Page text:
Planet Money Explores 'How To Fix The Patent Mess'
from the in-case-of-emergency,-call-mark-lemley dept
Next, the courts and the USPTO need to get much better at rejecting patents for obviousness. He doesn't quite get into how to do this, though I'm still a big fan of using independent invention as a sign of obviousness. He does note that the KSR case (which isn't named in the story) helped move the needle just slightly in the right direction. In that case, the court noted that merely combining two existing inventions is obvious. From there, he suggests recognizing how many patents stack up into an existing innovation -- and what that means. So, using the 250,000 patents in a smartphone as an example, he notes that it's ridiculous for any one patent to hold up innovation in such a scenario, pointing to the MercExchange ruling (again, not named) that said the courts shouldn't issue automatic injunctions for infringement. In other words, when you have 250,000 patents in a smartphone, infringing on one shouldn't hold up the entire device.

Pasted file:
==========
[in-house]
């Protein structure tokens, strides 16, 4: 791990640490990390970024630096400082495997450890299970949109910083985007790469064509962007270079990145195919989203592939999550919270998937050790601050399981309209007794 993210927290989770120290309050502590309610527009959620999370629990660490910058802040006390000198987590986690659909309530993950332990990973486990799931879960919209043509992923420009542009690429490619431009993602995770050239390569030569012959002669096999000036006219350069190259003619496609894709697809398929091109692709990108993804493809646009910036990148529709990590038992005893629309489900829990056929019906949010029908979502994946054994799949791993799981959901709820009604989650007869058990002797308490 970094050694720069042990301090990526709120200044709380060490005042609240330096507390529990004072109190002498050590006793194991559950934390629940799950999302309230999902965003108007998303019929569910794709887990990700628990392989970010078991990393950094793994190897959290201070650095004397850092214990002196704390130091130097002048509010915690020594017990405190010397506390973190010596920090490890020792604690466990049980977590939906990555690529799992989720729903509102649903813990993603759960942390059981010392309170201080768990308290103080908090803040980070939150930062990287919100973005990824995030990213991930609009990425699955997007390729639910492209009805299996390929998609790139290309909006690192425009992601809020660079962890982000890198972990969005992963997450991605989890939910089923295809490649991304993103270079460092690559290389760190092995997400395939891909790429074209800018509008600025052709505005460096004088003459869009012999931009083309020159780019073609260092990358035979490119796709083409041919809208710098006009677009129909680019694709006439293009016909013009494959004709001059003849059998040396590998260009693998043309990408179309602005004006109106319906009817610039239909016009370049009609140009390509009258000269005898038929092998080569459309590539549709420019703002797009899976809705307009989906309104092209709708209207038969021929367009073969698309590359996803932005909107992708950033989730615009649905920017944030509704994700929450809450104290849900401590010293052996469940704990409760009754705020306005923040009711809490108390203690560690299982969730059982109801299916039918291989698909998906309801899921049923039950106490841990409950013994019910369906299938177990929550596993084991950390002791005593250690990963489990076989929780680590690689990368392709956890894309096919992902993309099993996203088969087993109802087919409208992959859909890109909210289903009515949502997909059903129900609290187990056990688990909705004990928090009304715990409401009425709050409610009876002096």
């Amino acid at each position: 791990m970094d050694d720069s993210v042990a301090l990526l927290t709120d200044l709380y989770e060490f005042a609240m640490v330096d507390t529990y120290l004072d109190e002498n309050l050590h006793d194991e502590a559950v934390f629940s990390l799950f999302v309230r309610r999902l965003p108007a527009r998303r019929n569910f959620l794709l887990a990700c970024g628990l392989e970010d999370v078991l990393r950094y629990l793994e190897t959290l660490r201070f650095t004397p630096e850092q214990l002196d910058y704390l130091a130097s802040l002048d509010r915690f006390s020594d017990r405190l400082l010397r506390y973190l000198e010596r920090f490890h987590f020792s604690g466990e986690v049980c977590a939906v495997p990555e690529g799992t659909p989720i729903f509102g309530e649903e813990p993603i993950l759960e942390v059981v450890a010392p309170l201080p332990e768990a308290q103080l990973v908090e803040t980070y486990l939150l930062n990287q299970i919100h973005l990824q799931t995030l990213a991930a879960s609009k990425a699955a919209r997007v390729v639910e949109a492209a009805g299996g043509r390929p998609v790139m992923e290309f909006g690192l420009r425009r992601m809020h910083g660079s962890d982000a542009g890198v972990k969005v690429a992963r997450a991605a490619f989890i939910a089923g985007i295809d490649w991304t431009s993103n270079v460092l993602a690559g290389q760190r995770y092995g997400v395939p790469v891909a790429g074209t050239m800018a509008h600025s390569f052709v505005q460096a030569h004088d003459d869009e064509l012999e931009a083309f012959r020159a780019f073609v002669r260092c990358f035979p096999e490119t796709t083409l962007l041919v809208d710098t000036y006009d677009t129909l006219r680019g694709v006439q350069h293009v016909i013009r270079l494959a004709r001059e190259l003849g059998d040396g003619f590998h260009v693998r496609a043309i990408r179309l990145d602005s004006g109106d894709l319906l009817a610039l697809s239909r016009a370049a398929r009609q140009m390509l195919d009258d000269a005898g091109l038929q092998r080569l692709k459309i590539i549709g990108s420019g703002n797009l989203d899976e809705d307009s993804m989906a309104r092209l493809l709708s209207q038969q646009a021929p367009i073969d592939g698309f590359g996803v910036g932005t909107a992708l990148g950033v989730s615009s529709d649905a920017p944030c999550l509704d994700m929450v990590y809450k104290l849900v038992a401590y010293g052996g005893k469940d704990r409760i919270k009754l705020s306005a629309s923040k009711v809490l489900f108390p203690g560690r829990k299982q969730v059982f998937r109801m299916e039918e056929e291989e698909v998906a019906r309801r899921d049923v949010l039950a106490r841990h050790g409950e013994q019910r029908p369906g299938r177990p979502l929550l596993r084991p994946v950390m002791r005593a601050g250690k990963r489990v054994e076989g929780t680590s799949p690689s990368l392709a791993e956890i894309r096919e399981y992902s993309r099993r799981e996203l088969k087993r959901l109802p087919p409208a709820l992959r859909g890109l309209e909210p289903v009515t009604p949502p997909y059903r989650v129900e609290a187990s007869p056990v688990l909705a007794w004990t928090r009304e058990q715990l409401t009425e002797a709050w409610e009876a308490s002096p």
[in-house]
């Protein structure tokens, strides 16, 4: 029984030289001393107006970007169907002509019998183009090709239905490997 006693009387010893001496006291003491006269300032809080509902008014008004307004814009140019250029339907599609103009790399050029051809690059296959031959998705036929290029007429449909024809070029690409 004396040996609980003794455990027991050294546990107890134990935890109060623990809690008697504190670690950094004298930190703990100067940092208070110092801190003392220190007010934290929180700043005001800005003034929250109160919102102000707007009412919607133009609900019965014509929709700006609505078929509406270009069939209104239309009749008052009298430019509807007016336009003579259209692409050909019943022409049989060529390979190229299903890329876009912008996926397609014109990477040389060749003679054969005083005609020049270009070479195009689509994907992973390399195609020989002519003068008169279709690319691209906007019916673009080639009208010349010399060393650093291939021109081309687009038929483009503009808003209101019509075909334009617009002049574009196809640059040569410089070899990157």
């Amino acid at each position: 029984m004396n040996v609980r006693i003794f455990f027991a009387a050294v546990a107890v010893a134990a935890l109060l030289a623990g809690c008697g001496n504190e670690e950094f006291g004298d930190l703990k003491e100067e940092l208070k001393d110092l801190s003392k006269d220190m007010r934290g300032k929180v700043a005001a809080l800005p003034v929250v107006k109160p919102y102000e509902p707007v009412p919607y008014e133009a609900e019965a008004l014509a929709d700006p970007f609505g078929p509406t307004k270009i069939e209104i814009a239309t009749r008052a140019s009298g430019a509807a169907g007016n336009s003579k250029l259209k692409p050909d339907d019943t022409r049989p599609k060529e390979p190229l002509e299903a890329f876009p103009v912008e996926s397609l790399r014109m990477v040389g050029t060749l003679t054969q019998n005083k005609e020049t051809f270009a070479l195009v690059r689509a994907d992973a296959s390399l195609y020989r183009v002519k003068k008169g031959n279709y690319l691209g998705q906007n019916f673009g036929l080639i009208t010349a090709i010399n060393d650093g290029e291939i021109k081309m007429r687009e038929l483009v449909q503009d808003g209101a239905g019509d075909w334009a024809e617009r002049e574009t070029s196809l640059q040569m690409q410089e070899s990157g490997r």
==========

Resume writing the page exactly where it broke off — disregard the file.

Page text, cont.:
The last bit, which still needs work, is fixing damages. Again, using the smartphone example, he points out that when you have 250,000 patents, you can't claim that each patent deserves 5% of the revenue. Otherwise, you don't have smartphones anymore. Of course, fixing damages is still a work in progress. Congress tried to do it with the patent reform bill that was debated for about seven years -- and patent system supporters hit back hard on damages reform, such that the real fixes didn't make it into the final bill. The hope is that the courts will take care of it, but that still seems like a crapshoot.